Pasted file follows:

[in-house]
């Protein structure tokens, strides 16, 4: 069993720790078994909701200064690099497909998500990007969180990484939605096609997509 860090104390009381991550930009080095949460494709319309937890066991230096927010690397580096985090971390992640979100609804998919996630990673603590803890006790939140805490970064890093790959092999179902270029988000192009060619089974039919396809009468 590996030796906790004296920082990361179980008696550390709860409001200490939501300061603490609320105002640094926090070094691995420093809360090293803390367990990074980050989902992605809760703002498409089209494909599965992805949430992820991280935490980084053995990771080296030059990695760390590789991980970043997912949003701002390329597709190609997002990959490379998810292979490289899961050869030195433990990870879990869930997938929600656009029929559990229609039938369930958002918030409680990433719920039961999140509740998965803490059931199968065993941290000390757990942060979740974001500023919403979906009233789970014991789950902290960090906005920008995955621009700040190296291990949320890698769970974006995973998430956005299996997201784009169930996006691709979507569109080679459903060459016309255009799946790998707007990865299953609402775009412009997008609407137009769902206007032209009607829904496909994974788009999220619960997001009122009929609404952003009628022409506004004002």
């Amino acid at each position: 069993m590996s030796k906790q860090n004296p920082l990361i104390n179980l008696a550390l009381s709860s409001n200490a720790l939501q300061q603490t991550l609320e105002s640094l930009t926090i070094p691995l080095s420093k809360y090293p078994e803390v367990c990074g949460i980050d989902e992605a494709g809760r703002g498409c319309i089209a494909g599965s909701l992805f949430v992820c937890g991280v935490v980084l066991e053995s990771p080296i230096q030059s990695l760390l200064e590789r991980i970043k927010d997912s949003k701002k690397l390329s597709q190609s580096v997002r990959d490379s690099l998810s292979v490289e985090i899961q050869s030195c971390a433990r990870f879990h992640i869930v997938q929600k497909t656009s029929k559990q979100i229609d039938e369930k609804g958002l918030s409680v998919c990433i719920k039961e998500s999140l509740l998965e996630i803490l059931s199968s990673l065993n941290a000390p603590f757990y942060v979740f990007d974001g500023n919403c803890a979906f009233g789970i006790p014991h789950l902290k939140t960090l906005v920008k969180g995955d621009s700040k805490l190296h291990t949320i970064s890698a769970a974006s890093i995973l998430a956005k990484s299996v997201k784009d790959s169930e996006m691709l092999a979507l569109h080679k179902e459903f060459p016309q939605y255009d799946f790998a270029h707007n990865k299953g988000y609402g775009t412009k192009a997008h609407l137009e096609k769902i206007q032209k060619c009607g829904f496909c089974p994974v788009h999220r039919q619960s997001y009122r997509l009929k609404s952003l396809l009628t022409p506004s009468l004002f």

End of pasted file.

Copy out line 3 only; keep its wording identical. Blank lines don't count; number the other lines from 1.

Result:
């Amino acid at each position: 069993m590996s030796k906790q860090n004296p920082l990361i104390n179980l008696a550390l009381s709860s409001n200490a720790l939501q300061q603490t991550l609320e105002s640094l930009t926090i070094p691995l080095s420093k809360y090293p078994e803390v367990c990074g949460i980050d989902e992605a494709g809760r703002g498409c319309i089209a494909g599965s909701l992805f949430v992820c937890g991280v935490v980084l066991e053995s990771p080296i230096q030059s990695l760390l200064e590789r991980i970043k927010d997912s949003k701002k690397l390329s597709q190609s580096v997002r990959d490379s690099l998810s292979v490289e985090i899961q050869s030195c971390a433990r990870f879990h992640i869930v997938q929600k497909t656009s029929k559990q979100i229609d039938e369930k609804g958002l918030s409680v998919c990433i719920k039961e998500s999140l509740l998965e996630i803490l059931s199968s990673l065993n941290a000390p603590f757990y942060v979740f990007d974001g500023n919403c803890a979906f009233g789970i006790p014991h789950l902290k939140t960090l906005v920008k969180g995955d621009s700040k805490l190296h291990t949320i970064s890698a769970a974006s890093i995973l998430a956005k990484s299996v997201k784009d790959s169930e996006m691709l092999a979507l569109h080679k179902e459903f060459p016309q939605y255009d799946f790998a270029h707007n990865k299953g988000y609402g775009t412009k192009a997008h609407l137009e096609k769902i206007q032209k060619c009607g829904f496909c089974p994974v788009h999220r039919q619960s997001y009122r997509l009929k609404s952003l396809l009628t022409p506004s009468l004002f």